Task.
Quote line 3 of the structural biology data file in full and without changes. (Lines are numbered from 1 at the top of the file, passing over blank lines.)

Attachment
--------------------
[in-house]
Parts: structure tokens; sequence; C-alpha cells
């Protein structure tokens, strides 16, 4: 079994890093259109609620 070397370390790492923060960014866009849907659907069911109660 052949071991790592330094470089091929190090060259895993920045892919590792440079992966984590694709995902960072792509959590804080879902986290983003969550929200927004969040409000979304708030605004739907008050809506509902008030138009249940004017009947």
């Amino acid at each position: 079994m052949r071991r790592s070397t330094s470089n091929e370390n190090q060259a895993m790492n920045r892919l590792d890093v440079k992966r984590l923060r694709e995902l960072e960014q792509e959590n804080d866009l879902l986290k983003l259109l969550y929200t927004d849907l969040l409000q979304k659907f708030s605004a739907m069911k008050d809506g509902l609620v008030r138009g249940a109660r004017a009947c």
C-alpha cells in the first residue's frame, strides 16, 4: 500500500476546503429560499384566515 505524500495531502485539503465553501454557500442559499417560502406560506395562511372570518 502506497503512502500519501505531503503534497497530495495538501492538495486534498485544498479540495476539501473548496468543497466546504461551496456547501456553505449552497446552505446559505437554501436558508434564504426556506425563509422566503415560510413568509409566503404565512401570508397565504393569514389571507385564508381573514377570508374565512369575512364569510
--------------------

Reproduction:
């Protein structure tokens, strides 16, 4: 079994890093259109609620 070397370390790492923060960014866009849907659907069911109660 052949071991790592330094470089091929190090060259895993920045892919590792440079992966984590694709995902960072792509959590804080879902986290983003969550929200927004969040409000979304708030605004739907008050809506509902008030138009249940004017009947």